Who now possesses the tantalising proof of the Italian’s breakthrough? Could it be the charismatic, womanising, undependable Euclid himself. Or Julia’s alluring new beloved, Ángel by name and seemingly by nature? Or even Leonardo – the intense writer who lives in a cosy, well-appointed garage and needs the precious document in order to finish a career-boosting novel about Meucci and his invention? What does the meddlesome Italian journalist Barbara know, or not know, about the vanished manuscript? Down in Brazil, Euclid’s estranged daughter Margarita somehow seems to be pulling everybody’s strings. Might she be “the demiurge who had constructed the labyrinth in which we found ourselves?”

Karla Suárez: Havana Year ZeroWith an exuberant voice, deftly and saltily captured by translator Christina MacSweeney, Julia serves as our spirited, confiding guide along a winding trail towards the truth of Meucci’s prototype Cuban telephone. Through her eyes we glimpse Havana at its lowest ebb, a city of iron rations – cabbage looms large – under dim lights in cramped, overcrowded apartments (pictured above: the Malecon in Havana, by Guillaume Baviére). Somehow, Julia’s good cheer, infectious vim and erotic optimism never fade – she even has a virtuoso riff on the geometrical properties of male organs she has known. Meanwhile, her mathematical mind restlessly (and cleverly) seeks links between her city’s plight and the concepts in her toolbox. Chaos theory, for instance, helps account for the “disorder” of post-Soviet Cuba as its instability pushes the system towards another “point of bifurcation”, like that of the revolution in 1959. 

Yet Julia’s smart conceits – chaos, complexity, fractals and the rest – also occlude the actual history of Cuba in 1993. Suárez spins a sort of consoling fairyland out of “the penury, the lack of choice, the desolation”, in a time and place “where the only things that weren’t an uphill struggle were a smile, making love and dreaming”. She knows just what she’s doing, and the plan succeeds – although I'm afraid that my kitsch detectors did begin to bleep as Julia signs off with a bow to “this marvellous country where we go on smiling and making love and dreaming”. In the real world of 1994, Havana saw its first large-scale demonstrations against Castro’s one-party regime.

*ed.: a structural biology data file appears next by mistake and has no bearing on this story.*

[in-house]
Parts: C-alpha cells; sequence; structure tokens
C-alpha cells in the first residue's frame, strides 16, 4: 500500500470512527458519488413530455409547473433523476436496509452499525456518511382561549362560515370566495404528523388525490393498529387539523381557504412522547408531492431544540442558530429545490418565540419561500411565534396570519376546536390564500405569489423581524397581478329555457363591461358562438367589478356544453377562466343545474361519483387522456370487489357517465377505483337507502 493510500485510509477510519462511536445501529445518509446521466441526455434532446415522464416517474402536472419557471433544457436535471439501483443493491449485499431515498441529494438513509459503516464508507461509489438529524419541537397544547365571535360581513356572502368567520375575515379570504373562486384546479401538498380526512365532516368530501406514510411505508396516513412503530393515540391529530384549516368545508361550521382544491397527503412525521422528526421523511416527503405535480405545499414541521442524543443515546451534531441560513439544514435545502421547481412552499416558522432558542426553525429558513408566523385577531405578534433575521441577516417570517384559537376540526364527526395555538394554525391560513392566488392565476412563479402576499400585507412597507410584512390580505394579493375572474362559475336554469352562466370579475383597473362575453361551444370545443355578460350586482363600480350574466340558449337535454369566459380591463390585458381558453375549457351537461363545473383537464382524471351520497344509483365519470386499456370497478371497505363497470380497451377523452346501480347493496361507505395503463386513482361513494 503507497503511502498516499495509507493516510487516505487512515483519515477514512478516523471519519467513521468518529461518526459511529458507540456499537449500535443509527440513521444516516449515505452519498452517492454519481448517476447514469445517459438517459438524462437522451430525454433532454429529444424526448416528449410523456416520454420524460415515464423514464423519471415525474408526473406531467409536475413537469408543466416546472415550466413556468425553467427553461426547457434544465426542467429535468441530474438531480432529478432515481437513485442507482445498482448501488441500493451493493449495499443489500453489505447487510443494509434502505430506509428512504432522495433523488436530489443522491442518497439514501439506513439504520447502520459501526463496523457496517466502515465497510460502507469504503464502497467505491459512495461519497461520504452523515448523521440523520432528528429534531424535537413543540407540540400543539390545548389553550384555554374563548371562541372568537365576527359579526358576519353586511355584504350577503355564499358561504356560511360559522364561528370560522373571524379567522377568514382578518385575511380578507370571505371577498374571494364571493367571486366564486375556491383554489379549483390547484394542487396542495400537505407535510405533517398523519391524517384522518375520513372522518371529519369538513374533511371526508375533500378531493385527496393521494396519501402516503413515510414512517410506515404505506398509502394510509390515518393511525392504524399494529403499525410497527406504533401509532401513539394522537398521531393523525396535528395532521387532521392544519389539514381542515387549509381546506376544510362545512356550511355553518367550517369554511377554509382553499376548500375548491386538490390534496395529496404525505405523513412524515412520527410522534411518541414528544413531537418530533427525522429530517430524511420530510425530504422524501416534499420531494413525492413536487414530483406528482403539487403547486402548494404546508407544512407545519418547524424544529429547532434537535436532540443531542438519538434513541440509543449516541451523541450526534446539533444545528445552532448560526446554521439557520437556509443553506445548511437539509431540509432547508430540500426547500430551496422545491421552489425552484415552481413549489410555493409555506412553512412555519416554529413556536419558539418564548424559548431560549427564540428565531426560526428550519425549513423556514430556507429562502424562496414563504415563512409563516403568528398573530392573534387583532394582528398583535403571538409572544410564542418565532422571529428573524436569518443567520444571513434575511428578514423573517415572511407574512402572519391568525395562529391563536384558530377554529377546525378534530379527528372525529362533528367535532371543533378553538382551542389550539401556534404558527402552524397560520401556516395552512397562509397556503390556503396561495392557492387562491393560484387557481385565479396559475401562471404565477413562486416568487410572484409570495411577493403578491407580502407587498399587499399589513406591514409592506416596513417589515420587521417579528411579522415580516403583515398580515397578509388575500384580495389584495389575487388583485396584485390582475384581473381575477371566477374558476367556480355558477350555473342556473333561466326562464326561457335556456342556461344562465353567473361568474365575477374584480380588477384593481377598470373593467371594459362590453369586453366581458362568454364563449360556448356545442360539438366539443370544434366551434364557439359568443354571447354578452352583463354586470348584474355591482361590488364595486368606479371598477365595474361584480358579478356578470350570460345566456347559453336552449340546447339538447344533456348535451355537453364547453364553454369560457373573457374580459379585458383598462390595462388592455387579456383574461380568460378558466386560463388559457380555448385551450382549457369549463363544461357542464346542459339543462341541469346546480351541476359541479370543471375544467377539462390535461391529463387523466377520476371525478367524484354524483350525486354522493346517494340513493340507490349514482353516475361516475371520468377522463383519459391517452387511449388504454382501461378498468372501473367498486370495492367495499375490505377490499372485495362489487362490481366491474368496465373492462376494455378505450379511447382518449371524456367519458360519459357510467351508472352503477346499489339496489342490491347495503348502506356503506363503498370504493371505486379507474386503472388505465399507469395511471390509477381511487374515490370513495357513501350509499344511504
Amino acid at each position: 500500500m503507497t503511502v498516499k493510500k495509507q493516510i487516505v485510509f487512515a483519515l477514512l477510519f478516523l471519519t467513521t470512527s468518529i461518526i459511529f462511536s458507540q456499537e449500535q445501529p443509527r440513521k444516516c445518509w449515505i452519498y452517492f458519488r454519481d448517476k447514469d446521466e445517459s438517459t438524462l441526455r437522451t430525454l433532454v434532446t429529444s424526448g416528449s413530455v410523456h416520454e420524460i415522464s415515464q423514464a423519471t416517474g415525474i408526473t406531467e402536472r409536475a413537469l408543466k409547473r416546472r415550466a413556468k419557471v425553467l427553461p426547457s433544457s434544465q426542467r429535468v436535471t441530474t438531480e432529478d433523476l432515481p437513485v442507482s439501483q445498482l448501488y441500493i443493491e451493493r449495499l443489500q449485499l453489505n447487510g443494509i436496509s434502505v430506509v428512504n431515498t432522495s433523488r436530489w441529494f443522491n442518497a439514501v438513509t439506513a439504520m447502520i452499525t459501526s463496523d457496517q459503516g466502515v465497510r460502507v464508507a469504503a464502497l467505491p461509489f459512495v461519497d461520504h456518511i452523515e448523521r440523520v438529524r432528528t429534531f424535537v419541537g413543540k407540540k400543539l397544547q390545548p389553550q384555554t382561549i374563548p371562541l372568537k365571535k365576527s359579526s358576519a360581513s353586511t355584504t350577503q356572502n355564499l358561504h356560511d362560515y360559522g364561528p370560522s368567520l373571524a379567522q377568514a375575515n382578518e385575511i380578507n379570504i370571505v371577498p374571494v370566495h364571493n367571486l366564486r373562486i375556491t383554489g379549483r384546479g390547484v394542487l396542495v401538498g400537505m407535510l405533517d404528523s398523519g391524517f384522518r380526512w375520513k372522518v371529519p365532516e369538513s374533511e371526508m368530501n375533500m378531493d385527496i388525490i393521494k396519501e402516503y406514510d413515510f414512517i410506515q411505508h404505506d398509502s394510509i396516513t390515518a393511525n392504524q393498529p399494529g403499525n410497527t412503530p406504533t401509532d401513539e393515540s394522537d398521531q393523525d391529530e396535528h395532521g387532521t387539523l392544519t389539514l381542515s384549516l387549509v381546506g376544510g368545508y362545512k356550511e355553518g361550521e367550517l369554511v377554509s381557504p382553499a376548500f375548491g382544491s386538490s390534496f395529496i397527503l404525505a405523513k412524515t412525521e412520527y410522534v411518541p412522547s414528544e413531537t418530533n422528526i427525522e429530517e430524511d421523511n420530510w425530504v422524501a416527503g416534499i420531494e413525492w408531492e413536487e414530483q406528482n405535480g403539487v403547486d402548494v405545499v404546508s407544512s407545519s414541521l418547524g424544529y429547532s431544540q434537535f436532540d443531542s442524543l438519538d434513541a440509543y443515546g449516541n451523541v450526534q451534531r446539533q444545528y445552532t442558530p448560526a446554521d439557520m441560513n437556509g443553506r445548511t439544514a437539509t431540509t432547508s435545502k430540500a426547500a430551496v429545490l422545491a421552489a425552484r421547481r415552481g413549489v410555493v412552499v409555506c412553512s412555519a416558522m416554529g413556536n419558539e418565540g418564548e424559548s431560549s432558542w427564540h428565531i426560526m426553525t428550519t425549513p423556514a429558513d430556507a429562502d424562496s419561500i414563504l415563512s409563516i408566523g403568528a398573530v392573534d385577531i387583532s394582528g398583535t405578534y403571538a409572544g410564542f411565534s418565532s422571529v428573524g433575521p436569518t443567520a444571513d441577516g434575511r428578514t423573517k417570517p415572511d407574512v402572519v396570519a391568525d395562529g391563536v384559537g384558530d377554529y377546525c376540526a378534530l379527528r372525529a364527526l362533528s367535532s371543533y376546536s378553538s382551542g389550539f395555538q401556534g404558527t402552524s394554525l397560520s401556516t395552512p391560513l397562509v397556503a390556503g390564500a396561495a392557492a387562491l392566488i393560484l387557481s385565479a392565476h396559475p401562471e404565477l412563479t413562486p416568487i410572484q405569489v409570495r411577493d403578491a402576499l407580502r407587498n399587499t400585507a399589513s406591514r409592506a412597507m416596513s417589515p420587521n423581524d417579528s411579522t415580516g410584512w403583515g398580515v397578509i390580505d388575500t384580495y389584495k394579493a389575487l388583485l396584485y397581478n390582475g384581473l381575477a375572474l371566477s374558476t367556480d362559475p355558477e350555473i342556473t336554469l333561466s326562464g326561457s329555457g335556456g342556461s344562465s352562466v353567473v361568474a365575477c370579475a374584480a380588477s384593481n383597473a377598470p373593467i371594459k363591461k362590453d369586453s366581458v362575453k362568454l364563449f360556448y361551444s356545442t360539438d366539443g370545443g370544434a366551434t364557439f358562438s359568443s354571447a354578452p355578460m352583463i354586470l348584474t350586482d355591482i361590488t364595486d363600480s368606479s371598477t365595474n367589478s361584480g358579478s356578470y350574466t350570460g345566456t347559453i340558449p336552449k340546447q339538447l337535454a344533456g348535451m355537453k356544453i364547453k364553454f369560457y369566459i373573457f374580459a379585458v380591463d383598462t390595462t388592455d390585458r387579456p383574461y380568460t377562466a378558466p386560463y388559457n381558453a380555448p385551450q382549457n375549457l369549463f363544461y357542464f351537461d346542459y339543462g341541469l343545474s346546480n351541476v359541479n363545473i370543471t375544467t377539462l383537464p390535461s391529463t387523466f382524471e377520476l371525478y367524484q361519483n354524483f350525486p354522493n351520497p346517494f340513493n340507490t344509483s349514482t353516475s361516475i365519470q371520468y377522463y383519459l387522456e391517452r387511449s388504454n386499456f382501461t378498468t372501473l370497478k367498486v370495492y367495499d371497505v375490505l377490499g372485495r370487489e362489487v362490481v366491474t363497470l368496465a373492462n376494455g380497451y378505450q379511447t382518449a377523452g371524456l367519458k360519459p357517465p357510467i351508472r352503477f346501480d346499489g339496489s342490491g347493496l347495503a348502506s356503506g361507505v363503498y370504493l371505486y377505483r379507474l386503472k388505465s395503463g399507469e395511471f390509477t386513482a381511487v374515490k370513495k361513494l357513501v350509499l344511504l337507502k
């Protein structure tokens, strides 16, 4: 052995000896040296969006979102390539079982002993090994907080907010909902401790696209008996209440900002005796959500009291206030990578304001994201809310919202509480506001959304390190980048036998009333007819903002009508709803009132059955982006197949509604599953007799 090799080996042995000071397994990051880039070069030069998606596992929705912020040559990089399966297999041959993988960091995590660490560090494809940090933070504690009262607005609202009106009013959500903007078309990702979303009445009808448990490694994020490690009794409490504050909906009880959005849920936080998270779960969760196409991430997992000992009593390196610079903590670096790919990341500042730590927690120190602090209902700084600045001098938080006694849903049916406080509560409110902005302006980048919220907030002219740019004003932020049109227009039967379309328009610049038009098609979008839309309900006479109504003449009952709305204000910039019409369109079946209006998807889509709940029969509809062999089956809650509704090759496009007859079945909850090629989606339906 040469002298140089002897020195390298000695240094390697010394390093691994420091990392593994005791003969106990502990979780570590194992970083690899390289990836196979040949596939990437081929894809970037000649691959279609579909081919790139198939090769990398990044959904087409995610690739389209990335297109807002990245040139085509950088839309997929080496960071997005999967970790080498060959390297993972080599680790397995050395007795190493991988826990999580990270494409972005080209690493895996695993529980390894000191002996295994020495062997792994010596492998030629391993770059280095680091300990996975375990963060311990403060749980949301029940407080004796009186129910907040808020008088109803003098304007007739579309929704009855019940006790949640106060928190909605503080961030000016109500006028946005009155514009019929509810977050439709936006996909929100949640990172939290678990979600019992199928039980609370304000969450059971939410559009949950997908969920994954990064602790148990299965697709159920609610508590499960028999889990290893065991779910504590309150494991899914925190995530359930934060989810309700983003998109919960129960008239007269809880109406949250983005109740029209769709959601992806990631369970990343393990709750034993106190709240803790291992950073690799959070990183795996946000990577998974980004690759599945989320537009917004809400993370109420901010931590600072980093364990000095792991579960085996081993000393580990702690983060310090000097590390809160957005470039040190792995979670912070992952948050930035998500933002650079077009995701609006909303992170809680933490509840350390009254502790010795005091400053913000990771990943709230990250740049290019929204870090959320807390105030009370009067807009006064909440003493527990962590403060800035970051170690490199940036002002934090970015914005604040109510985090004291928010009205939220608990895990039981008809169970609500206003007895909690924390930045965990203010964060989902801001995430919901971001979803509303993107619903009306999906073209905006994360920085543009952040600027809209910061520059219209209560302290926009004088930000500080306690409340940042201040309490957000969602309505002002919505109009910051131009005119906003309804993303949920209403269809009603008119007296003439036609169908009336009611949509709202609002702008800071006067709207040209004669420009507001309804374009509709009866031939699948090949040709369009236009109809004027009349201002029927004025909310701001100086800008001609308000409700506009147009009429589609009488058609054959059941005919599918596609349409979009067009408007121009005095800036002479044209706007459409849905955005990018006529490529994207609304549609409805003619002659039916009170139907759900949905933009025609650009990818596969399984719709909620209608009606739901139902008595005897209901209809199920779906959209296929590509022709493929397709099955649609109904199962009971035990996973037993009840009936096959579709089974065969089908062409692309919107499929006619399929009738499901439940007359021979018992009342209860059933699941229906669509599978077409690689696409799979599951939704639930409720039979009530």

Readers will hardly be surprised to learn that the spiralling Meucci trail leads nowhere very much – until a final flourish of revelation, which Suárez nimbly delivers. The inventor’s afterlife also has an almost-happy ending, as she tells us. In 2002, the US House of Representatives passed a resolution to recognise the Florentine’s status as the telephone’s originator (up in Canada, the House of Commons immediately riposted with a vote for Bell). I doubt whether many readers will bother that much about the minutiae of the Meucci-Bell patent lawsuits in the US – or, for that matter, about the missing political terms in Suárez’s Cuban equation. Havana Year Zero adds up to a breezy, engaging and cunningly plotted tour of a resilient city, and culture, long practised in the art and science of making something out of nothing. “When the city and everything around you is a shambles,” muses Julia, you must build something “that will bring back the taste of the word future to your mouth”. Not only Cubans now crave that taste again. 

Julia’s good cheer, infectious vim and erotic optimism never fade

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Editor Rating: 
4
Average: 4 (1 vote)